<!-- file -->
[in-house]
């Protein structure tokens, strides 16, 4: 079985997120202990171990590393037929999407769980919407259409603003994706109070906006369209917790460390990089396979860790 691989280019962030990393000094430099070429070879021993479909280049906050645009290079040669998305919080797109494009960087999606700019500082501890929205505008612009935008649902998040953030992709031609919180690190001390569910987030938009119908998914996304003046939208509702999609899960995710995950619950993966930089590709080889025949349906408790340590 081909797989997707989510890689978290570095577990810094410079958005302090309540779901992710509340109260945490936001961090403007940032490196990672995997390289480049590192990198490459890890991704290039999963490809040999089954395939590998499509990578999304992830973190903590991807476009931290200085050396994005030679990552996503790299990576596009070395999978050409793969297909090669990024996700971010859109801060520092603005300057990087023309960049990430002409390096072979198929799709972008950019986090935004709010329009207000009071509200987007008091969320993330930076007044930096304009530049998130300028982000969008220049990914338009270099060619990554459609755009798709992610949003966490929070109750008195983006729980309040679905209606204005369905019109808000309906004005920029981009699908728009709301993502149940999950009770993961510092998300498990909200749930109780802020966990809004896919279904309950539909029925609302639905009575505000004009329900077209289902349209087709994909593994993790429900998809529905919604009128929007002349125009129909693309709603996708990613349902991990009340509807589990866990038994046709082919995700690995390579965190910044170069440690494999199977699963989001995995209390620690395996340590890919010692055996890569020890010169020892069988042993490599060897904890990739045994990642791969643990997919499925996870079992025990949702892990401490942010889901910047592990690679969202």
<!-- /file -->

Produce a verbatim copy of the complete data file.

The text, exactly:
[in-house]
């Protein structure tokens, strides 16, 4: 079985997120202990171990590393037929999407769980919407259409603003994706109070906006369209917790460390990089396979860790 691989280019962030990393000094430099070429070879021993479909280049906050645009290079040669998305919080797109494009960087999606700019500082501890929205505008612009935008649902998040953030992709031609919180690190001390569910987030938009119908998914996304003046939208509702999609899960995710995950619950993966930089590709080889025949349906408790340590 081909797989997707989510890689978290570095577990810094410079958005302090309540779901992710509340109260945490936001961090403007940032490196990672995997390289480049590192990198490459890890991704290039999963490809040999089954395939590998499509990578999304992830973190903590991807476009931290200085050396994005030679990552996503790299990576596009070395999978050409793969297909090669990024996700971010859109801060520092603005300057990087023309960049990430002409390096072979198929799709972008950019986090935004709010329009207000009071509200987007008091969320993330930076007044930096304009530049998130300028982000969008220049990914338009270099060619990554459609755009798709992610949003966490929070109750008195983006729980309040679905209606204005369905019109808000309906004005920029981009699908728009709301993502149940999950009770993961510092998300498990909200749930109780802020966990809004896919279904309950539909029925609302639905009575505000004009329900077209289902349209087709994909593994993790429900998809529905919604009128929007002349125009129909693309709603996708990613349902991990009340509807589990866990038994046709082919995700690995390579965190910044170069440690494999199977699963989001995995209390620690395996340590890919010692055996890569020890010169020892069988042993490599060897904890990739045994990642791969643990997919499925996870079992025990949702892990401490942010889901910047592990690679969202």